They are also very important for the Federal Housing Administration (FHA), a federal agency that helps low- and moderate-income homebuyers afford homes by insuring loans. Under the program, if a house goes into foreclosure, the government steps in, pays the bank the remaining amount due on the mortgage and takes ownership of the property. In order to qualify a loan for FHA endorsement, underwriters must follow strict guidelines, including guidelines about proper appraisals. If appraisals are inaccurate and a loan goes bad, the government is forced to pay an inflated price. This helps people who might otherwise have a hard time affording a home secure a loan, but it goes without saying that the government has to be really careful about what loans they insure.
What Lagow alleged was a pattern of violating the most important rules to qualify for FHA endorsement, including inflating appraisals across the entire country. He claimed that when the real estate market collapsed and homes began to go into foreclosure in record numbers, the government was forced to overpay for the full cost of the mortgages.
Lagow’s first sign that something was deeply wrong at Landsafe and Countrywide came in early 2005, when he had a meeting with the new LandSafe president, Todd Baur, who expressed interest in having Lagow’s team of appraisers work on large multimillion dollar properties. Lagow questioned the decision, noting that such properties require specialized experience and an incredible attention to detail to produce accurate appraisals. He felt that his appraisers simply weren’t ready for such a challenge, but Baur disregarded his concerns and pushed ahead with the project.
This was the first symptom of a much wider problem. What Lagow came to notice at both Landsafe and Countrywide was a culture that disregarded the most important rule of proper appraisals; to be neutral, appraisals must be completely independent of the lending side of the equation.
Instead, Landsafe and Countrywide executives, Lagow alleged, sought to break down the federal regulations that separate appraisers and bankers, creating an environment ripe for corruption. He attested that President Baur instructed Landsafe managers that the appraisal unit needed to change and that its role was to facilitate the closing of loan deals negotiated by Countrywide.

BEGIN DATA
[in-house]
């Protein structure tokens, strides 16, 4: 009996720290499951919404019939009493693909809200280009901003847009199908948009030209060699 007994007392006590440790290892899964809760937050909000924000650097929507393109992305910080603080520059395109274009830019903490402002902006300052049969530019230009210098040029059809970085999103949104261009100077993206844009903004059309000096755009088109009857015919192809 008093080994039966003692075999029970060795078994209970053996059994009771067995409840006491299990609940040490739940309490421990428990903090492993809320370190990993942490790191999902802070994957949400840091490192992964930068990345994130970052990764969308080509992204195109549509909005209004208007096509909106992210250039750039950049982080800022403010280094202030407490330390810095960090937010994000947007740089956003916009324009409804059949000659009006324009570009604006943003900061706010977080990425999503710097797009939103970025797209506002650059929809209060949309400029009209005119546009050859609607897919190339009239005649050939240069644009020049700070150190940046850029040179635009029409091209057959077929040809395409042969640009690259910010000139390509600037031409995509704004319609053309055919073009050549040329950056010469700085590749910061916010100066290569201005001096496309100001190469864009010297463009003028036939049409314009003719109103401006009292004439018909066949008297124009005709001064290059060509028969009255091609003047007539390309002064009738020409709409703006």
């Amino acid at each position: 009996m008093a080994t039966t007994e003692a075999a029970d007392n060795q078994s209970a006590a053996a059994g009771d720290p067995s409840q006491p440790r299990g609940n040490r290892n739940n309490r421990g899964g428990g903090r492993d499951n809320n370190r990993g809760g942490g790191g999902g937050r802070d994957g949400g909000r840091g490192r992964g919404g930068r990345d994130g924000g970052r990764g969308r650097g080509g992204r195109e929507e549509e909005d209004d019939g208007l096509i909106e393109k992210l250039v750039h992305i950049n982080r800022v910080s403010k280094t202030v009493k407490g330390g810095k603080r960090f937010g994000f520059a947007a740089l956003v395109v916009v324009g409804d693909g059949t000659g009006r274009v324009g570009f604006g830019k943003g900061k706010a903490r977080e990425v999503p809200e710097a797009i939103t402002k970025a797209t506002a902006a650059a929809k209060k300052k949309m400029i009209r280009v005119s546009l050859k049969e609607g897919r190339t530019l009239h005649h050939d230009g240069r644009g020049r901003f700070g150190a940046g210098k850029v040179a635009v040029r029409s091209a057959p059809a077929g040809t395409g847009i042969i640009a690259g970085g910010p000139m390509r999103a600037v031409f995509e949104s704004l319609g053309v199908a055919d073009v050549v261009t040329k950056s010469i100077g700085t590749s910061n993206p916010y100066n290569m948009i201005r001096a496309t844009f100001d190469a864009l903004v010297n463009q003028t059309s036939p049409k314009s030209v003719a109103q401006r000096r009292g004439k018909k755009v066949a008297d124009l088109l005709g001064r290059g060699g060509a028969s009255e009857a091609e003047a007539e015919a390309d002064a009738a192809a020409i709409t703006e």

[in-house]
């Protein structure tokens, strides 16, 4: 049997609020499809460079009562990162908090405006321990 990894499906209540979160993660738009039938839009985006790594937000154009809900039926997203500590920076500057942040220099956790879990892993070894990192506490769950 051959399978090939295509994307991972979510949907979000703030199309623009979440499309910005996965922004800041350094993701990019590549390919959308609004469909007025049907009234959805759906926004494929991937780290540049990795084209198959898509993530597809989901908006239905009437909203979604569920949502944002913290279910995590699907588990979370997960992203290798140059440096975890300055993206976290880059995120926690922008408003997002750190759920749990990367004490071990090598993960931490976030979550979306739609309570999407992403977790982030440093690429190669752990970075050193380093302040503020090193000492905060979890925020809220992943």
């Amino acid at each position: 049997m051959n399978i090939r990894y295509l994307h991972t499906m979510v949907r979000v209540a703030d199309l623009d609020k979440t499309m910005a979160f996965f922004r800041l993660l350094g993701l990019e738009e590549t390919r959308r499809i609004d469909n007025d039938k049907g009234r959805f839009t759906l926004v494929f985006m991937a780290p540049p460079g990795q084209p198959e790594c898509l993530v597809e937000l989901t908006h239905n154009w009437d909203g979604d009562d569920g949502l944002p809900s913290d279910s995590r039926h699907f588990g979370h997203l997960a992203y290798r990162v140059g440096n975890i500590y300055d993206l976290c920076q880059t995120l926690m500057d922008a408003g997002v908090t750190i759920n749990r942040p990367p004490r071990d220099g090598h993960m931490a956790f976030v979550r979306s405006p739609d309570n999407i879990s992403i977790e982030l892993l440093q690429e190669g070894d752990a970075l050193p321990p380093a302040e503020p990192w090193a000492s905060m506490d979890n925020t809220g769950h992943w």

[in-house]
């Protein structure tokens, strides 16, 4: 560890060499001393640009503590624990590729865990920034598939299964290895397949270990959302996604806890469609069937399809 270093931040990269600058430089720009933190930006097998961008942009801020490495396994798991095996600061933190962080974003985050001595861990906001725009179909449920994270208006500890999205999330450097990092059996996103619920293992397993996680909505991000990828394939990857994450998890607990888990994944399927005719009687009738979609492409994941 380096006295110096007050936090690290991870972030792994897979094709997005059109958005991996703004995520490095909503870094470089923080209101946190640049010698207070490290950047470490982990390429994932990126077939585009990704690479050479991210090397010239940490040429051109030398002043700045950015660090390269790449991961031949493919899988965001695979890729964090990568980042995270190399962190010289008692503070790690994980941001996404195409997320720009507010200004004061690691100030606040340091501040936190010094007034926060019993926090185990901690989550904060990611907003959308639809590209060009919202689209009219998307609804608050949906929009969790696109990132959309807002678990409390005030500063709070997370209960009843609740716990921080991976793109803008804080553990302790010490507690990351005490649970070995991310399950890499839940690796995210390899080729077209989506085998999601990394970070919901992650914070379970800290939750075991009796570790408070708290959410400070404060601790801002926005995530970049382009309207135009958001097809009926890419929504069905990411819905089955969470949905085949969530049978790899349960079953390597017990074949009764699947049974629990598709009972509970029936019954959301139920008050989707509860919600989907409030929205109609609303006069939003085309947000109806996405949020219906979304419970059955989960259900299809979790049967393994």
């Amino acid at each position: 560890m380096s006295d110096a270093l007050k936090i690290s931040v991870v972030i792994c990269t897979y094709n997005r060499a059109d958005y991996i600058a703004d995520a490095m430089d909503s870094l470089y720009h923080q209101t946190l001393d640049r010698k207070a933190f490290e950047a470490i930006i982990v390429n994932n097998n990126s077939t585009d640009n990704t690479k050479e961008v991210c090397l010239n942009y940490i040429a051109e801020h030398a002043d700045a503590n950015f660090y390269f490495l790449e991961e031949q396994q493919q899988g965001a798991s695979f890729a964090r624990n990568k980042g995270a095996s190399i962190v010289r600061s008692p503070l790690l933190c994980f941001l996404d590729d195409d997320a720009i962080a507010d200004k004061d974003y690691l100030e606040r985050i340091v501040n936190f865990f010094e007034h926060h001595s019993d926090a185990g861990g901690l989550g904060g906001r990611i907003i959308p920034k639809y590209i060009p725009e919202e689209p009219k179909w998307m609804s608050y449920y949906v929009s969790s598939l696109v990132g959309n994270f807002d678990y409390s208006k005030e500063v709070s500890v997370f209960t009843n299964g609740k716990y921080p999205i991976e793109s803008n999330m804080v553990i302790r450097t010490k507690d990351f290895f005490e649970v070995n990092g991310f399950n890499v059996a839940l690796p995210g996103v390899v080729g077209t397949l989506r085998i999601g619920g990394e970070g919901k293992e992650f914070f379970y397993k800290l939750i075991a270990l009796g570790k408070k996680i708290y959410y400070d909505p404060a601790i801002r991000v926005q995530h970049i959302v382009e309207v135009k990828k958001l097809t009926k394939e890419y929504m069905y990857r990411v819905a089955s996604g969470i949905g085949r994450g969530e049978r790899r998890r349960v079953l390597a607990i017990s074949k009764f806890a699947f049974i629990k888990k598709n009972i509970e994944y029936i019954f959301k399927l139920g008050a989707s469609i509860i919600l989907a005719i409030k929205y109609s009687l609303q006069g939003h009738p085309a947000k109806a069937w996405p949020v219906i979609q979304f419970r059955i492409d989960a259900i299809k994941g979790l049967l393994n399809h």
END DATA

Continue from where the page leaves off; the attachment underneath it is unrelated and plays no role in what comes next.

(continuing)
Lagow claimed that he saw the potential for corruption fully realized when a joint venture was announced between KB Homes, one of the nation’s largest home developers, and Countrywide. He recruited appraisers to work on KB Homes’ properties, only to see his staff turned away and told that the homebuilder would decide who would perform appraisals.
Lagow claimed that KB Homes was given the power to turn away any appraiser who refused to certify as accurate whatever inflated price the developer was trying to push on a homebuyer. If you think that sounds like a rigged system, you’re right.
An extreme example of this policy in practice was found in Houston. Lagow alleged that he uncovered a scheme in which only a single appraiser was given every single KB Homes project in the city. That appraiser somehow managed to do more than 400 appraisals per month.
We’ve all heard about robo-signing lenders who claimed to have a handful of workers reviewing thousands and thousands of pages of mortgage paperwork each day. It is hard to believe those workers actually paid very much attention to each case they reviewed, and it is even harder to believe that an individual conducting 400 appraisals in a month could possibly do a full and fair analysis of the properties’ values.
What is even more shocking, but makes perfect sense when you consider KB Homes’ and Countrywide’s motives, is that Lagow claimed this appraiser was paid far more than most appraisers, $450 per appraisal. That sure sounds like a quid pro quo to me: endorse inflated appraisals and be paid an above-market rate for the trouble.